Dec 19, 2018 - Politics & Policy
Expert Voices

Sudden U.S. troop exit from Syria would exacerbate regional instability

A Syrian Kurdish woman cries as she hugs the tombstone of a slain Syrian Democratic Forces fighter at a cemetery in the northeastern city of Qamishli

Tombstones of slain Syrian Democratic Forces fighters in Qamishli, Syria, Dec. 6. Photo: Souleiman/AFP via Getty Images

President Trump’s order to withdraw U.S. troops from Syria reversed recent pledges by a wide range of senior administration officials to remain there indefinitely — including one just two weeks ago by his top Syria envoy, Ambassador James Jeffrey.

The big picture: Trump’s tweet and abrupt decision have taken key allies and many in his own administration by surprise. Aside from being based on a false premise — the Islamic State, or ISIS, is down in Syria, but not out — the decision could have major implications for Syria, the Middle East and broader U.S. foreign policy.

The effects of a U.S. withdrawal will ripple across the region.

  • Syrian President Bashar al-Assad will see it as a sign the U.S. will not hinder his efforts to re-establish control over all of Syria.
  • Washington’s Kurdish partners in Syria — who led the ground fight against ISIS at great cost — will feel betrayed and may see no choice but to accelerate negotiations to reconcile with the Assad regime.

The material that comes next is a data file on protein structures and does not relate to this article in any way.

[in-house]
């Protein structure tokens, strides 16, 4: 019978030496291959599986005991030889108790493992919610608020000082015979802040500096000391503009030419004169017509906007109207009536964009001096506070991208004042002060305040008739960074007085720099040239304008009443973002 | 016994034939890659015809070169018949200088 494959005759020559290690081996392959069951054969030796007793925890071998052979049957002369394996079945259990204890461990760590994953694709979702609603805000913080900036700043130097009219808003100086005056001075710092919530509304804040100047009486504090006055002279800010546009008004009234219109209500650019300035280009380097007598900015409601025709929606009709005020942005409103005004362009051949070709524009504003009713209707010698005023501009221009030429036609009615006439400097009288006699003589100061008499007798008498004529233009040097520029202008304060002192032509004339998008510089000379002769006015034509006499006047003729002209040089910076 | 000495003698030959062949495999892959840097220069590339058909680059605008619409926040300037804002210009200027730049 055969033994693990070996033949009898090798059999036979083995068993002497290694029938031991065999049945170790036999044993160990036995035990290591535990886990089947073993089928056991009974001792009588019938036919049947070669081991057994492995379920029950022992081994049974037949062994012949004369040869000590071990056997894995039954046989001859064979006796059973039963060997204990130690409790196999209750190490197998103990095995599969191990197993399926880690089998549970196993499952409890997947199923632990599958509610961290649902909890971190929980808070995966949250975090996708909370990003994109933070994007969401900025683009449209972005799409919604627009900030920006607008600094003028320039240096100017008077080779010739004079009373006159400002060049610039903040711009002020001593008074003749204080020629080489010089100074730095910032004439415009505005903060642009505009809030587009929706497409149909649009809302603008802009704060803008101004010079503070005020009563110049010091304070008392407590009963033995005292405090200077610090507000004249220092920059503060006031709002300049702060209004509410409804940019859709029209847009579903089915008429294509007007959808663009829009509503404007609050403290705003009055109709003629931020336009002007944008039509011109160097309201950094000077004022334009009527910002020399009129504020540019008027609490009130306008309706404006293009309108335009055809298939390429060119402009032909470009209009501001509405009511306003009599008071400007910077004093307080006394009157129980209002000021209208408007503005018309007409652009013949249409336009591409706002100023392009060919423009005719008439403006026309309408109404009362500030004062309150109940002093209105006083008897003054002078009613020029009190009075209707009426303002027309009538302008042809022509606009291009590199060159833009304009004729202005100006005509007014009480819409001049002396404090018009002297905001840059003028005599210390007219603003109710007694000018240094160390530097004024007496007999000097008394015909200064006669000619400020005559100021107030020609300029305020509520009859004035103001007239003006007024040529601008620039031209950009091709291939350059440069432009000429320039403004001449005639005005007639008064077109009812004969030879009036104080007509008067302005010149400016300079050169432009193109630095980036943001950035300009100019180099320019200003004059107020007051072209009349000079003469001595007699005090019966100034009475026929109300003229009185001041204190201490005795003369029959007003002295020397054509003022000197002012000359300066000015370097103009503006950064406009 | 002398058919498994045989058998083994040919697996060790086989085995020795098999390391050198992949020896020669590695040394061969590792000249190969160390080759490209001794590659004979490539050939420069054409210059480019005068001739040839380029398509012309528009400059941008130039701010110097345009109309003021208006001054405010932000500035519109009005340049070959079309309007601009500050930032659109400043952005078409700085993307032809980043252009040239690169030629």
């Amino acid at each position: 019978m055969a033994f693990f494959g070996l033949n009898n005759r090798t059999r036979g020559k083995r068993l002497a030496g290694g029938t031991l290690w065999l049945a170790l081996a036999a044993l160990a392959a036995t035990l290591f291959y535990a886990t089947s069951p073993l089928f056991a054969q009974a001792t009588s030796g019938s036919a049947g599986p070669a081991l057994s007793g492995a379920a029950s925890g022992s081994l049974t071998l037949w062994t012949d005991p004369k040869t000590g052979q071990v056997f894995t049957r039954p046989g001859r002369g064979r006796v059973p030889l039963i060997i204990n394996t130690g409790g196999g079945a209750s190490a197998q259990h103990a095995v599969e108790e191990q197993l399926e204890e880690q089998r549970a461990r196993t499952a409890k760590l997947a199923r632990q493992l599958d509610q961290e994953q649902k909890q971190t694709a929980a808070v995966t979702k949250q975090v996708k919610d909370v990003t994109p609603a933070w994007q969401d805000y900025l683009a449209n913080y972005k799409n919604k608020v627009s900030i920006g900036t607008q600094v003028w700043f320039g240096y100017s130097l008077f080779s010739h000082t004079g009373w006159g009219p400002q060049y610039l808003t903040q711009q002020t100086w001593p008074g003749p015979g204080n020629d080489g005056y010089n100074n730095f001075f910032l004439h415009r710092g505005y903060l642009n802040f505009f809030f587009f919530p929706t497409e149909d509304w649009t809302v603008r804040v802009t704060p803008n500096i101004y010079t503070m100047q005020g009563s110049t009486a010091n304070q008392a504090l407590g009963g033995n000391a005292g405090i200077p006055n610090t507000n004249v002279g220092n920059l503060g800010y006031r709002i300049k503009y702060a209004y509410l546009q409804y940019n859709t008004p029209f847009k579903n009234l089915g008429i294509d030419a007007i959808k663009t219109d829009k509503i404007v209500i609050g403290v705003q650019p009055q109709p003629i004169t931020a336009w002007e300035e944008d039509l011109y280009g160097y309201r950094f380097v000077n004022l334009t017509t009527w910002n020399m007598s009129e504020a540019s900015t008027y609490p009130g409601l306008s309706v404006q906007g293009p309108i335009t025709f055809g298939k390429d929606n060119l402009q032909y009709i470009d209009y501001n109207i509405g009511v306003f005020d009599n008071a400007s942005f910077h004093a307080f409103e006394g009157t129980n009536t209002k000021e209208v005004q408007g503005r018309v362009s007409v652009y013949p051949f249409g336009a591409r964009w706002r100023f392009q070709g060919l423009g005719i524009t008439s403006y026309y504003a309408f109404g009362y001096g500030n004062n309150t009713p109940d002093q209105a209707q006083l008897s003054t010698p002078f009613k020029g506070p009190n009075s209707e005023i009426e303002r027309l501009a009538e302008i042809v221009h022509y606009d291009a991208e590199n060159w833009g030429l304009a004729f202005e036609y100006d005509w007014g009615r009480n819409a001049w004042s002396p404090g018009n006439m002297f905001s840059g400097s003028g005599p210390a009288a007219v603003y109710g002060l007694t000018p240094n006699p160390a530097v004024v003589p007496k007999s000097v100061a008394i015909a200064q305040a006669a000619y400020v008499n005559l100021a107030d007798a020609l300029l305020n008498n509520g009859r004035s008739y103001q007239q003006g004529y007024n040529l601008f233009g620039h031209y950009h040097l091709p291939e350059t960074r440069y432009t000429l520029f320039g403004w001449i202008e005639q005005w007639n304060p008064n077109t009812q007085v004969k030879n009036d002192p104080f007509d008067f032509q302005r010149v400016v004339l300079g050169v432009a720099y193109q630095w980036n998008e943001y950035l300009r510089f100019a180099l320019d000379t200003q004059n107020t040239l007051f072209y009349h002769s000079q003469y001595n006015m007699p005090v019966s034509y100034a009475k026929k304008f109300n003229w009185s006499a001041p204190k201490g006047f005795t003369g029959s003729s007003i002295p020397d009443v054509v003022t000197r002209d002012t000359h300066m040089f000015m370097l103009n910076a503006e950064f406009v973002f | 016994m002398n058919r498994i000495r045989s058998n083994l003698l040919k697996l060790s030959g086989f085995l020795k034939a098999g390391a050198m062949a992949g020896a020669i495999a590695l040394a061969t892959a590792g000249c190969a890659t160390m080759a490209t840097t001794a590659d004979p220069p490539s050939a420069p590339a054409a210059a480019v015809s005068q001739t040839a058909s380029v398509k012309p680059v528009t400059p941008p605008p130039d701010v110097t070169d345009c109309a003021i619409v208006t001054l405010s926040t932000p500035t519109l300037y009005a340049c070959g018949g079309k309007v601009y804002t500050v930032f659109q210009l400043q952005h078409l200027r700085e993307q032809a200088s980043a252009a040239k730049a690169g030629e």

• Turkey, which has been threatening to invade northern Syria to confront Kurdish rebels there, could take Trump’s decision as a green light to do so — potentially coming into conflict with both the Kurds and Assad.
  • Israel and the Gulf states, which were counting on U.S. support in containing Iran’s regional influence, will be stunned by a decision that is hard to reconcile with the administration’s repeated claims that it has no higher priority than standing up to Tehran.

The bottom line: As Brett McGurk, the State Department’s counter-ISIS Coordinator, said on Dec. 11, leaving Syria now on the pretense that the physical caliphate is defeated would be “reckless.” If Trump doesn’t reverse course — always a possibility — this sudden and poorly coordinated reversal could send a troubling signal about the U.S. foreign policymaking process and America’s reliability as a partner.

Philip Gordon is the Mary and David Boies Senior Fellow in U.S. Foreign Policy at the Council on Foreign Relations and a former special assistant to the president and White House coordinator for the Middle East, North Africa and the Gulf Region (2013–2015).

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